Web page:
For years, many considered pop music to be sunny, chipper and happy. According to a study published in the Psychology Of Aesthetics, Creativity, And The Arts journal, this isn’t true.
According to The AV Club, the study, which was conducted by Glenn Schellenberg and Christian von Scheve, analyzed the tempo and mode of the most popular 1,010 songs from between 1965 and 2009 taken from Billboard's annual Top 40. They claim that happy sounding songs are usually fast in tempo and in major mode, while sadder tracks are slower and use minor modes. We can all agree on that, right?
However, their findings discovered that the number of songs recorded in minor-mode has almost doubled over the last 50 years, while the number of slower tracks has also increased after reaching a peak in the '90s. They also claim that in addition to a drop in the number of happy, fast-mode songs as well as a rise in the number of emotionally ambiguous tracks, pop songs have become longer and there has been an increase in the number of compositions from female artists.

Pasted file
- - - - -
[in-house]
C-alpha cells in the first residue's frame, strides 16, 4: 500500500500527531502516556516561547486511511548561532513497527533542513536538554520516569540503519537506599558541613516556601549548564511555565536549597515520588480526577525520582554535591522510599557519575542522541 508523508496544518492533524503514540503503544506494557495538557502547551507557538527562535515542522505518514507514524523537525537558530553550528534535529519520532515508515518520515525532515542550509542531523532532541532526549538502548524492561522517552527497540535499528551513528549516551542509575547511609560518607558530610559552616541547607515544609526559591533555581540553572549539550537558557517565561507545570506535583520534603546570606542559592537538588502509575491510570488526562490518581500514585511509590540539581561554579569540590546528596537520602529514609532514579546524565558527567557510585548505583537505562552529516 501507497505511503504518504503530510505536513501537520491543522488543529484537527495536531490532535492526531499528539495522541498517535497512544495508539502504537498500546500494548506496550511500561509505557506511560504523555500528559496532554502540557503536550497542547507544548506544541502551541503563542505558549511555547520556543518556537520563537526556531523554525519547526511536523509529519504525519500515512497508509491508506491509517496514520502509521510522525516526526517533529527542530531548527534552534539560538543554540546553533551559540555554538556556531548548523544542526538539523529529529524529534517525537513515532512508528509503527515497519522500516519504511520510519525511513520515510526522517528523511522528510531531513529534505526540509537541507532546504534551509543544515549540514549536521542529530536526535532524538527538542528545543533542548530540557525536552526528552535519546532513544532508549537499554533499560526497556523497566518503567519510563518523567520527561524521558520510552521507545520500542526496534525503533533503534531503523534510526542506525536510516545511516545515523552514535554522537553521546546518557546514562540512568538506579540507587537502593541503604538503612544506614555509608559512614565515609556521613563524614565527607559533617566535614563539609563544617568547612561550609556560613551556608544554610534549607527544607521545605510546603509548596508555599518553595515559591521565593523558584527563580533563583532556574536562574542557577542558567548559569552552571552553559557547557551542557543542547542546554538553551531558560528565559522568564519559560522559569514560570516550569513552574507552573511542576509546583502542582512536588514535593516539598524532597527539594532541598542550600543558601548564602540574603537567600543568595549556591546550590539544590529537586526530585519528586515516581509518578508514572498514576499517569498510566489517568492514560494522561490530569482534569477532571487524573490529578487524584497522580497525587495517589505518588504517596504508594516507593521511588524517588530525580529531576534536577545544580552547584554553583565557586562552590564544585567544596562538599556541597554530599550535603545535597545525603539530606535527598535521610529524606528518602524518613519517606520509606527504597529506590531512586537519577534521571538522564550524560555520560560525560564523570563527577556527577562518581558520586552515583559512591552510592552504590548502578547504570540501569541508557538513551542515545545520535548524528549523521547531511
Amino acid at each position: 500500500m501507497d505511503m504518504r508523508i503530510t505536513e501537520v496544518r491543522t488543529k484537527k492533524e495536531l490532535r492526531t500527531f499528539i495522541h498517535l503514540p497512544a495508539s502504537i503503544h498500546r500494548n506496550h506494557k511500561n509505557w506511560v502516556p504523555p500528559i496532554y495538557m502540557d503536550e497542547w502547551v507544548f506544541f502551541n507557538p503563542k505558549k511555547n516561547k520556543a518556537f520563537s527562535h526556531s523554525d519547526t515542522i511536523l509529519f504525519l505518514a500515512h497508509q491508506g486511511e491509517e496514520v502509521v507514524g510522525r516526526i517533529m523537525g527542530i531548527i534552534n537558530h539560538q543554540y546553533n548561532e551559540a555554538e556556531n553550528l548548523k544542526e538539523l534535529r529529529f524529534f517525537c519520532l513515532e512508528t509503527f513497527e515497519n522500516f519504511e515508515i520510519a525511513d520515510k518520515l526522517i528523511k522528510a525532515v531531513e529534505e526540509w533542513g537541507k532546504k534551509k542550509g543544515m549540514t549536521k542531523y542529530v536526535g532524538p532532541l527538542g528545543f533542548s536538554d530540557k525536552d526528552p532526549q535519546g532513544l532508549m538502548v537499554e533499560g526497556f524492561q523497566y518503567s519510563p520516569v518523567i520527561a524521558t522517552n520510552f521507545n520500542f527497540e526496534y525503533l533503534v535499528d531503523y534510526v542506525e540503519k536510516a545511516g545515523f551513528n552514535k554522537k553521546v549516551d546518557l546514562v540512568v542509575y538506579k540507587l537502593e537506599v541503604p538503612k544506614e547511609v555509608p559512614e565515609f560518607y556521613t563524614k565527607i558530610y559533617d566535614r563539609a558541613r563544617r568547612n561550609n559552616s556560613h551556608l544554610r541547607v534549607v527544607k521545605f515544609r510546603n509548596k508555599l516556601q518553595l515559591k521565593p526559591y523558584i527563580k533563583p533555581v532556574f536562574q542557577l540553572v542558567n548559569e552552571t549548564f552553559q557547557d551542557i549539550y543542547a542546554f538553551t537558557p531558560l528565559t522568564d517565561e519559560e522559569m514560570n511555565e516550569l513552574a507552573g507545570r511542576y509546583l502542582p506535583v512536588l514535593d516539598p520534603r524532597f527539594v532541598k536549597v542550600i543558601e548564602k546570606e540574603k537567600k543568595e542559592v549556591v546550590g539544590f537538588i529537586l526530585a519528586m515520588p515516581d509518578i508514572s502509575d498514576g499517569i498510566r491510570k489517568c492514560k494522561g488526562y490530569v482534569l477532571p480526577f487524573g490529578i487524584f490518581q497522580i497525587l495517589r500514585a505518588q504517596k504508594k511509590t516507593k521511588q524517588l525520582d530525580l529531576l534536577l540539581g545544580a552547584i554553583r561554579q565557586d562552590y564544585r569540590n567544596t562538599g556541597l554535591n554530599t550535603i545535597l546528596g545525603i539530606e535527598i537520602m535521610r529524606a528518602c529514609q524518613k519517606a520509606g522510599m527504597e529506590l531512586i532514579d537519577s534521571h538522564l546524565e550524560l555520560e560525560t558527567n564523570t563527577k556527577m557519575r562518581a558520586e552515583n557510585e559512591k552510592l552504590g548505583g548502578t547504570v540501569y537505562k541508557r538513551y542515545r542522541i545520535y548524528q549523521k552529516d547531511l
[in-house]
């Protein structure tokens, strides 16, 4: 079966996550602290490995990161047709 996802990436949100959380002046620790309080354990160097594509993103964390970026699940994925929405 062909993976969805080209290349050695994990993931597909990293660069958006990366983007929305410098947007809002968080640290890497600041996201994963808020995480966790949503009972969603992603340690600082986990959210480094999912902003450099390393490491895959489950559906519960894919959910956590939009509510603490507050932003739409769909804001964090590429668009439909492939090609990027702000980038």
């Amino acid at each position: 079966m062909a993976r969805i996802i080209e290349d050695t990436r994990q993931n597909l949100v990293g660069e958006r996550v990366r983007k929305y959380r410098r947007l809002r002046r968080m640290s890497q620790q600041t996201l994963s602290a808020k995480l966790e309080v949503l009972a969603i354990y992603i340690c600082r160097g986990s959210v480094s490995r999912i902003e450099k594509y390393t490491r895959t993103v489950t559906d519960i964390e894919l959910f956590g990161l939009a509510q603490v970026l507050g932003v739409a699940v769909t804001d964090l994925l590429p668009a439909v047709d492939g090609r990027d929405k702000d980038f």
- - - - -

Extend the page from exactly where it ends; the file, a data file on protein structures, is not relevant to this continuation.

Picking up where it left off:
Don’t fret, the reason why this happened isn’t because we’re depressed, but rather it’s because we’re eager to show-off our sophisticated taste, which allows for darker songs to become popular and traditionally peppy songs such as Abba's 'Waterloo' have fallen out of fashion for sounding "naïve and slightly juvenile."
So all isn’t lost.
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